Mark Magsayo wants title fight against Gary Russell Jr: I can overpower his speed
Mark Magsayo was filled with joy and elation after snatching victory from the jaws of defeat this past Saturday against Julio Ceja.
Magsayo, trailing on all three scorecards heading into the tenth, registered a candidate for Knockout of the Year on the Pacquiao-Ugas undercard in Las Vegas.
That joy shortly turned to concern for his fallen opponent.
“When I saw he was still sleeping after my celebration, I feel like sad for him. What if that happened to me?,” admitted Magsayo (23-0, 16 knockouts).
The 25-year-old from Dauis, Bohol, Philippines was able to breathe a sigh of relief when Ceja was released from the hospital the next day. He suffered an orbital bone fracture but did not have a brain bleed. He was communicating with people around him and was released shortly after.
There was little room for Magsayo to breathe in the fight itself. The relentless Mexican brawler brought the fight to Magsayo from bell to bell, getting off the canvas after a first round knockdown to target Magsayo’s body throughout the fight, and putting the unbeaten featherweight down in round five.
Magsayo says the big adjustment he made in the fight was holding Ceja when he got close and stopping his momentum, which came from advice imparted to him in the corner by trainers Freddie Roach and Marvin Somodio.
“When I see his eyes swollen, this is my sign to target his eyes. My only target is his eyes. If his eyes are already swollen, he can’t see my overhand,” said Magsayo.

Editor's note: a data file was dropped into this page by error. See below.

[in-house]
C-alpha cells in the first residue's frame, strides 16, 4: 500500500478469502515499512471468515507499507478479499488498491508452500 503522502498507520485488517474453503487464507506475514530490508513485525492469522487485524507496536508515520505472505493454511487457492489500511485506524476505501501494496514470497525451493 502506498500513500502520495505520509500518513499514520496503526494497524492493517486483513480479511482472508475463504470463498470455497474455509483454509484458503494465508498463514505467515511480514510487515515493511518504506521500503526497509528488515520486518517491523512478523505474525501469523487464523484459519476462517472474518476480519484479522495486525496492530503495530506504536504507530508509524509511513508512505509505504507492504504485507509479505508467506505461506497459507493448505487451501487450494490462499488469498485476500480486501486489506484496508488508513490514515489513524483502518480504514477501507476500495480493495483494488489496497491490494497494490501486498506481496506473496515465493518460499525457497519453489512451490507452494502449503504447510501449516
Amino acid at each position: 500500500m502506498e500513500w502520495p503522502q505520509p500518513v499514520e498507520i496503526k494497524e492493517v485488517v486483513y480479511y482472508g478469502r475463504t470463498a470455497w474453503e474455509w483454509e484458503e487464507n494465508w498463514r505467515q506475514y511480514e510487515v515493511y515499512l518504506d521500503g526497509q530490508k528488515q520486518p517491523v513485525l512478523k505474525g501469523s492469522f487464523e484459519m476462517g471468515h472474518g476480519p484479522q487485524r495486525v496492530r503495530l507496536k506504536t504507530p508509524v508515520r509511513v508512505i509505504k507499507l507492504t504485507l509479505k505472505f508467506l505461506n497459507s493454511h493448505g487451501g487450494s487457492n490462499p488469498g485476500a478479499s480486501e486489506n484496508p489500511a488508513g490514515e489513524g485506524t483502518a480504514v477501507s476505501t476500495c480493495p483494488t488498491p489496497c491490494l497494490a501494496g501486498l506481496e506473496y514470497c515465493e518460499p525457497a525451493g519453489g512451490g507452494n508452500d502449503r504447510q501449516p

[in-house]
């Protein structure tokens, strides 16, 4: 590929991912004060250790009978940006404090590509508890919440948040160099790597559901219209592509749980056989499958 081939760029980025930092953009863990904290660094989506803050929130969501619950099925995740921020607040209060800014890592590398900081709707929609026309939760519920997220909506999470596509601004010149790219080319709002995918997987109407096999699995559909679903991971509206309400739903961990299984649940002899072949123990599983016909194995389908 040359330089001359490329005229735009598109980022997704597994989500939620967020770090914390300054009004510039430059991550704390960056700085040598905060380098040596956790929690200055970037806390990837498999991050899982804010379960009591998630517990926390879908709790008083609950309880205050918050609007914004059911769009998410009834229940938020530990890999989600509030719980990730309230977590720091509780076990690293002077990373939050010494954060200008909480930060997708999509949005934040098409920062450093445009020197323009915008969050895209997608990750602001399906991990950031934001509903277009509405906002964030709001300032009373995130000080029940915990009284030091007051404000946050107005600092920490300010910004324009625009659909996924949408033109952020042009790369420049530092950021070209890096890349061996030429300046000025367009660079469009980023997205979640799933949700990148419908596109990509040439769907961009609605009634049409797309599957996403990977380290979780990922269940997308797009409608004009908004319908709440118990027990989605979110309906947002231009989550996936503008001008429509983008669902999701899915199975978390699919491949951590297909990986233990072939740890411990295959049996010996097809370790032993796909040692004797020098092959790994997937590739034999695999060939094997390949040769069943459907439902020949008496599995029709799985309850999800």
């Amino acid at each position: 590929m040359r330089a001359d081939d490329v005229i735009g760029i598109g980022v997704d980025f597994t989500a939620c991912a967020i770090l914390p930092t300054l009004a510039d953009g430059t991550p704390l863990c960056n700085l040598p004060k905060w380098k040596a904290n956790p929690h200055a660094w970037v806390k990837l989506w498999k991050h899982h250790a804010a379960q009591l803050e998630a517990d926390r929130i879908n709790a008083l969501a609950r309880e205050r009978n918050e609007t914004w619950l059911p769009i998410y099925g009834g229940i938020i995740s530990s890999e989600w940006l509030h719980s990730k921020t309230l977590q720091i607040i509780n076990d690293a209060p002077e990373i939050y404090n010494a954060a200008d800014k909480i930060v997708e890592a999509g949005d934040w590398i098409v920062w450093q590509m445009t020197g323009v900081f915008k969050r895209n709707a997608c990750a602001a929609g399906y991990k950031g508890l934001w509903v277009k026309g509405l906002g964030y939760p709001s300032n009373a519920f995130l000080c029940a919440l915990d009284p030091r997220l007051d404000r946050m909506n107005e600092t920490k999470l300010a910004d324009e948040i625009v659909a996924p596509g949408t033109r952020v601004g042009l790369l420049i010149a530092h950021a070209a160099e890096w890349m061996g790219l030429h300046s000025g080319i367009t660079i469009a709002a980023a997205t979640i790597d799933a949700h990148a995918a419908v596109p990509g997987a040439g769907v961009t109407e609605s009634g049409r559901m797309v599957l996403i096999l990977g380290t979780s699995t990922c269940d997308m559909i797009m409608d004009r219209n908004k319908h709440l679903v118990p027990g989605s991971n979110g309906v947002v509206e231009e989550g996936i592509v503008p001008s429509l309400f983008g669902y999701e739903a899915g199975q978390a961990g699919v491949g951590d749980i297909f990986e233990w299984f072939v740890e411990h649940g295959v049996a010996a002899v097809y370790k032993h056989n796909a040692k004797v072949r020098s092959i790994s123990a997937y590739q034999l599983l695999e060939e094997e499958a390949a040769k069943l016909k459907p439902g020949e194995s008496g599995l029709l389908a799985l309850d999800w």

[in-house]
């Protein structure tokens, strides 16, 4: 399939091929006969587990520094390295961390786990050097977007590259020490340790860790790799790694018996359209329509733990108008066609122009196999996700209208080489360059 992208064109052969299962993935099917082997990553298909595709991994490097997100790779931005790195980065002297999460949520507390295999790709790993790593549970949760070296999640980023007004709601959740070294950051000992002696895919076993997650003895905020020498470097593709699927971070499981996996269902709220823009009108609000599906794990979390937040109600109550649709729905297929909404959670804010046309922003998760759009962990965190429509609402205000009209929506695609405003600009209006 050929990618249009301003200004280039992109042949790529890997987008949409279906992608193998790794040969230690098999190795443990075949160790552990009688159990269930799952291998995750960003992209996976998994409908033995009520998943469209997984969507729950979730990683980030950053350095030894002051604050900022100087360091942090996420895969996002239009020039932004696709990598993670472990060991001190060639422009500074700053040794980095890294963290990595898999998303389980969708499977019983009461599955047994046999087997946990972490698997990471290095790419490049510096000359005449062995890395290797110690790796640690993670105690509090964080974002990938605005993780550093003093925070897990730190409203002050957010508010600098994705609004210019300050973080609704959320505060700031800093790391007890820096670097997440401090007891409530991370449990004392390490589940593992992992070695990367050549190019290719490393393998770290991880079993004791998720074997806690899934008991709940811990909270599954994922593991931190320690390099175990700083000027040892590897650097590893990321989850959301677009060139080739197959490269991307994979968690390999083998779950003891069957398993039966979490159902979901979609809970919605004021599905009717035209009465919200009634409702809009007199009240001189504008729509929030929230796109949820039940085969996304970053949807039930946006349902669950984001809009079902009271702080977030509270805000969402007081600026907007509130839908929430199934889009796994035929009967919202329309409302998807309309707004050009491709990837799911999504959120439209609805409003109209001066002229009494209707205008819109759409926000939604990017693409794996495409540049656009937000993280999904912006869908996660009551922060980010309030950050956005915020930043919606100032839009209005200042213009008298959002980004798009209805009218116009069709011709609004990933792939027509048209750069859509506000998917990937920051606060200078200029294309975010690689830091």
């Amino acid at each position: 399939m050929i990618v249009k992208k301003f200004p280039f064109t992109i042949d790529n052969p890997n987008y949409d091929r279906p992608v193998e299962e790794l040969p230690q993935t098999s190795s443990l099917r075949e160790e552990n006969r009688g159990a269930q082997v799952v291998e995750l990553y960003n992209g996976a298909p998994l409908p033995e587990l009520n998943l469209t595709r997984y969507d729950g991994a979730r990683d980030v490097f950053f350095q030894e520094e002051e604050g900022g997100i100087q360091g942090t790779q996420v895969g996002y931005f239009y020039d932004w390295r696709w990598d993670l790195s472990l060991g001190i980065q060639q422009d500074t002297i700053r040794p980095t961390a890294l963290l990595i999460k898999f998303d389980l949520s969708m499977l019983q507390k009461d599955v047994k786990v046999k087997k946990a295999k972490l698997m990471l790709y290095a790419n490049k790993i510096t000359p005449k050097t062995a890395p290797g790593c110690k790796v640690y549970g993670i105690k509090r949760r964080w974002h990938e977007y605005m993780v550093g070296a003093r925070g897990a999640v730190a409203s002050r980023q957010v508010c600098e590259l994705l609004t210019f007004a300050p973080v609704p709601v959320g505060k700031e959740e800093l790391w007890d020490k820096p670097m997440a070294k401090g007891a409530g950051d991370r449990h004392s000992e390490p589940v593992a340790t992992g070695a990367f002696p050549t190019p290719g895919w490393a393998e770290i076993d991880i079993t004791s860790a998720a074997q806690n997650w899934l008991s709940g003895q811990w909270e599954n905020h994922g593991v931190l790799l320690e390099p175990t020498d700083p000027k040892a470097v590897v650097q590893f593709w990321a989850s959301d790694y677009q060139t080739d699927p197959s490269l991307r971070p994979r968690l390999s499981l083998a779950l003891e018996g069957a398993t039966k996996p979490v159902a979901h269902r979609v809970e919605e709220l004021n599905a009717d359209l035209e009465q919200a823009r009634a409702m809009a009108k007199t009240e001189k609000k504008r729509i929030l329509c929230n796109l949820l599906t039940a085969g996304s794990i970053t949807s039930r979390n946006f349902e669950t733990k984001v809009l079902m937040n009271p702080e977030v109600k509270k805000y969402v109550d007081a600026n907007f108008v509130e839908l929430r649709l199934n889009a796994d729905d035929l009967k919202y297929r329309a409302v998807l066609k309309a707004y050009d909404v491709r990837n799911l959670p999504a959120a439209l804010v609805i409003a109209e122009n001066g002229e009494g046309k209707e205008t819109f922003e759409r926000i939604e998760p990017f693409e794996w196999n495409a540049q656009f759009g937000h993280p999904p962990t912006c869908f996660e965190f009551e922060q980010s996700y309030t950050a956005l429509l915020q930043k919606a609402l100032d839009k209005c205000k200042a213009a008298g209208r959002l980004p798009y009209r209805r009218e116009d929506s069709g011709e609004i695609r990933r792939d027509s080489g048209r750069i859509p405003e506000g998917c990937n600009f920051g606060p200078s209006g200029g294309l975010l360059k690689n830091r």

The fight was a WBC eliminator, and also had a minor WBO belt at stake, moving Magsayo closer to the world title shot he has sought since turning pro in 2013. He would be next in line for a shot at the WBC belt, which is currently held by Gary Russell Jr., once no. 1 contender Rey Vargas gets his shot, and would be an attractive opponent for WBO titleholder Emanuel Navarrete, for whom Magsayo is the no. 3 ranked contender.
Magsayo feels he matches up better with Russell, while a fight with Navarrete could end up being another ring classic.
“Russell fits me because he’s only speed, I can overpower his speed,” said Magsayo.
“Navarrette against me is the same classic war fight [as the Ceja fight]. Maybe I knock him out, or he’ll knock me out.”
Sean Gibbons, President of MP Promotions, which represents Magsayo, says the plan is to get Magsayo back in the ring in November.
For now, Magsayo is relaxing after his life and death struggle, and will be vacationing with his wife, Frances, whom he says helped keep him on track in recent months. He says she wants to see San Francisco, and to visit the Golden Gate Bridge and Fisherman’s Wharf.
“She wants to eat crabs there,” said Magsayo.
Ryan Songalia has written for ESPN, the New York Daily News, Rappler and The Guardian, and is part of the Craig Newmark Graduate School of Journalism Class of 2020. He can be reached at [email protected]